_{02}, and the mean value of the initial resistance of the conductive yarns 1 and 2 is R

_{0}= (R

_{01}+ R

_{02})/2. The mean values of the measured maximum electrical resistance at point E of the electrically conductive yarn 1 are denoted by R

_{E1}. The mean values of the measured maximum electrical resistance of the electrically conductive yarn 2 are denoted by R

_{E2}, and the mean value of the maximum electrical resistance of the electrically conductive yarns 1 and 2 is R

_{E}= (R

_{E1}+ R

_{E2})/2.

_{E}has the highest value for sample X-90 with the lowest yarn count—which is cut in the weft direction and amounts to R

_{E}= 177.69 Ω—and has the lowest value for sample Z-0 with the highest yarn count, which is cut in the warp direction and amounts to R

_{E}= 3.09 Ω. The initial electrical resistance has the highest value for sample X-90— amounting to R

_{0}= 53.40 Ω—and the lowest value for sample Z-0, amounting to R

_{0}= 2.99 Ω.

_{A}, F

_{A}) given in Table S3 for different samples of fabrics with ECYs. Point A is common to the experimental curve and the mathematical model; it is obtained from Equations (6) and (7).

_{0}, a

_{1}, a

_{2}, and a

_{3}of the cubic parabola (nonlinear range). The values of these coefficients were calculated using Equations (4), (5) and (8), and are shown in Table S3. The correlation coefficients r between the experimental curve and the mathematical model were calculated, and are shown in Table S3. The correlation coefficients show very high congruence of the experimental curves and the mathematical model in the linear and nonlinear ranges. The equation of lines and of the third-order polynomial describe very well the curve of the ratio between the experimentally obtained values of the forces and the corresponding elongations.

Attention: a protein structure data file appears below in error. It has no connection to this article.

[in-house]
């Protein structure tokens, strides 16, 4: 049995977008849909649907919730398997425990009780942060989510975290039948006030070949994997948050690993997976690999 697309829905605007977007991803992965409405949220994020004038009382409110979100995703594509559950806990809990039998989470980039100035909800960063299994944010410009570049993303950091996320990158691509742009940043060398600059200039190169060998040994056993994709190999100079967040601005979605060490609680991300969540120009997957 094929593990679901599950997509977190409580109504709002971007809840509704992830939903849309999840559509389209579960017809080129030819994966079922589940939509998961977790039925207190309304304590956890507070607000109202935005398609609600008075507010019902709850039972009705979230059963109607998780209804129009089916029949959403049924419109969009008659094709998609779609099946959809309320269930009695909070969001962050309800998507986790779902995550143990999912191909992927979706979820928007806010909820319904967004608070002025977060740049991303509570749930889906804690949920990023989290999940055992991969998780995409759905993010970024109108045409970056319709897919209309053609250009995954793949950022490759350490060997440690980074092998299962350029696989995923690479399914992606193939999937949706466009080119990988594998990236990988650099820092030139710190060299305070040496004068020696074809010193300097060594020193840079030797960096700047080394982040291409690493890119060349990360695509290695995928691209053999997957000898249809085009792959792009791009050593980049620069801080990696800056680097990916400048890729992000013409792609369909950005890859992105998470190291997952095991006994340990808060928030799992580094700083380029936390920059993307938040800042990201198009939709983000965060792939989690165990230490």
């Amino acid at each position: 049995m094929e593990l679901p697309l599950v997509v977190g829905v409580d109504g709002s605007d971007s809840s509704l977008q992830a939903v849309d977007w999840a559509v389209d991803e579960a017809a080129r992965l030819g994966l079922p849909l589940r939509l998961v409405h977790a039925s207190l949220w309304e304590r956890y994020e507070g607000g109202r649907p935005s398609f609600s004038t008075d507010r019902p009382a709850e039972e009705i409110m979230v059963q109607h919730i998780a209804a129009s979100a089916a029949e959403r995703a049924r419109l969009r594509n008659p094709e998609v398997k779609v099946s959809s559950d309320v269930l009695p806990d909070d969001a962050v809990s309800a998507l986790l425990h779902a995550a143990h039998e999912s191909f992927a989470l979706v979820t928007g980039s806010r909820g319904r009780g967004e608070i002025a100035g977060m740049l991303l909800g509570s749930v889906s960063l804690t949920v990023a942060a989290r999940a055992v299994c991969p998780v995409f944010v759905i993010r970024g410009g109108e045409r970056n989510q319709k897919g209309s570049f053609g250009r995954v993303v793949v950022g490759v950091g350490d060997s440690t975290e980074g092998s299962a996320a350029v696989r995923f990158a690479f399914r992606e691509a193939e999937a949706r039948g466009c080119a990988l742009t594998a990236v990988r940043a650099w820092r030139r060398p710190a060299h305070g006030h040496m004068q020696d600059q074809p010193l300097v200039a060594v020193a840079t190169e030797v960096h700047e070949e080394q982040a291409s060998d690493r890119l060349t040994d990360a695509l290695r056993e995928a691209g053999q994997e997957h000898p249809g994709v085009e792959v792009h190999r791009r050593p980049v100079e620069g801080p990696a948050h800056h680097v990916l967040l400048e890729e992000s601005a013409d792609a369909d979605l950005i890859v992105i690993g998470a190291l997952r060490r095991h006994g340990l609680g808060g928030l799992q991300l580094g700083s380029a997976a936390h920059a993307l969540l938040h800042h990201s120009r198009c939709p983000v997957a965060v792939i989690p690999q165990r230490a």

_{D}, F

_{D}) given in Table S4 for different samples of fabric with ECYs. Point D is common to the experimental curve and the mathematical model, and is obtained from Equations (13) and (14).

_{0}, b

_{1}, b

_{2}, and b

_{3}of the cubic parabola (nonlinear range)—were calculated. The values of these coefficients were calculated using Equations (11), (12) and (15), and are shown in Table S4. The associated correlation coefficients r between the experimental curve and the mathematical model were also calculated, and are given in Table S4. The correlation coefficients show good congruence of the experimental curves and the mathematical model in the linear and nonlinear ranges. The equation of lines and the third-order polynomial describe well the curve of the ratio of the experimentally measured values of electrical resistance and the corresponding elongations.

_{0}to point D, where they have the value R

_{D}(Figure 6a–c and Figure 7a–c). For these samples, in the linear part of the force–elongation dependence diagram, the direction coefficient of line k has a positive value (Table S3, Figure 6a–c and Figure 7a–c). Thus, in the linear part, the values of tensile forces and elongation increase, and at the same time the values of electrical resistance decrease (Tables S3 and S4). It can be freely assumed that in the structure of the electrically conductive yarn there is an increase in the number of parallel contact resistances between the filaments, with a simultaneous decrease in series resistances on the surface, which causes an overall decrease in electrical resistance at the tested length of the electrically conductive yarn.

_{0}towards point D, where they have the value R

_{D}(Figure 8a–c). For these samples, in the linear part of the force–elongation diagram, the direction coefficient of line k also has a positive value (Table S3), and the values of the tensile forces and elongation increase, as do the values of electrical resistance (Tables S3 and S4). In these samples, there is a direct action of force and elongation on the conductive yarns, which are consequently elongated, reducing their waviness, which increases their electrical resistance. Due to the action of force and tension, there is an increased number of surface series resistances with simultaneous interruptions of contacts in the structure (between filaments), which eliminates parallel joints; thus, there is a noticeable increase in total electrical resistance on the tested length of woven electrically conductive yarn.